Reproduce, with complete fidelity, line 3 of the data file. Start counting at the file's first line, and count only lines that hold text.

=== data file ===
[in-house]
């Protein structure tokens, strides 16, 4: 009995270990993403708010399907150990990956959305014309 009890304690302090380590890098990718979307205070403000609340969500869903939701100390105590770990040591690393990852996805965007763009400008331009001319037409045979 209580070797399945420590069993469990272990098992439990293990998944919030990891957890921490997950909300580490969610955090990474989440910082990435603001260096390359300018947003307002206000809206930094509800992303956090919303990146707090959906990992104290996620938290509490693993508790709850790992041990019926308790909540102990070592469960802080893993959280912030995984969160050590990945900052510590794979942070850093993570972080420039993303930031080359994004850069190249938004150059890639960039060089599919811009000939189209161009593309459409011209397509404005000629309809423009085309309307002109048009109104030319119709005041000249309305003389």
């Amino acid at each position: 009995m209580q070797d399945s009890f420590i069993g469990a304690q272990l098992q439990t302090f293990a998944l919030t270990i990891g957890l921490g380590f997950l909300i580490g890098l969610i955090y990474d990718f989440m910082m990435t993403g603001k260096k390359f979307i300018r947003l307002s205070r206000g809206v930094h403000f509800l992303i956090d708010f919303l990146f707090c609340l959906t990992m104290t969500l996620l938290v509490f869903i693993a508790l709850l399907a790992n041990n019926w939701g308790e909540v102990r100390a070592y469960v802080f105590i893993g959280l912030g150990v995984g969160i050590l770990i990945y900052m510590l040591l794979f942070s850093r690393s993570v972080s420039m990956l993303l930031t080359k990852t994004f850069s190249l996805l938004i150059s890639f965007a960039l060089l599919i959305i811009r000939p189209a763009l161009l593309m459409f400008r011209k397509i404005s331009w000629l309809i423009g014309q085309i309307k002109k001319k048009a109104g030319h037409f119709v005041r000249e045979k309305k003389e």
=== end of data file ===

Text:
């Amino acid at each position: 009995m209580q070797d399945s009890f420590i069993g469990a304690q272990l098992q439990t302090f293990a998944l919030t270990i990891g957890l921490g380590f997950l909300i580490g890098l969610i955090y990474d990718f989440m910082m990435t993403g603001k260096k390359f979307i300018r947003l307002s205070r206000g809206v930094h403000f509800l992303i956090d708010f919303l990146f707090c609340l959906t990992m104290t969500l996620l938290v509490f869903i693993a508790l709850l399907a790992n041990n019926w939701g308790e909540v102990r100390a070592y469960v802080f105590i893993g959280l912030g150990v995984g969160i050590l770990i990945y900052m510590l040591l794979f942070s850093r690393s993570v972080s420039m990956l993303l930031t080359k990852t994004f850069s190249l996805l938004i150059s890639f965007a960039l060089l599919i959305i811009r000939p189209a763009l161009l593309m459409f400008r011209k397509i404005s331009w000629l309809i423009g014309q085309i309307k002109k001319k048009a109104g030319h037409f119709v005041r000249e045979k309305k003389e």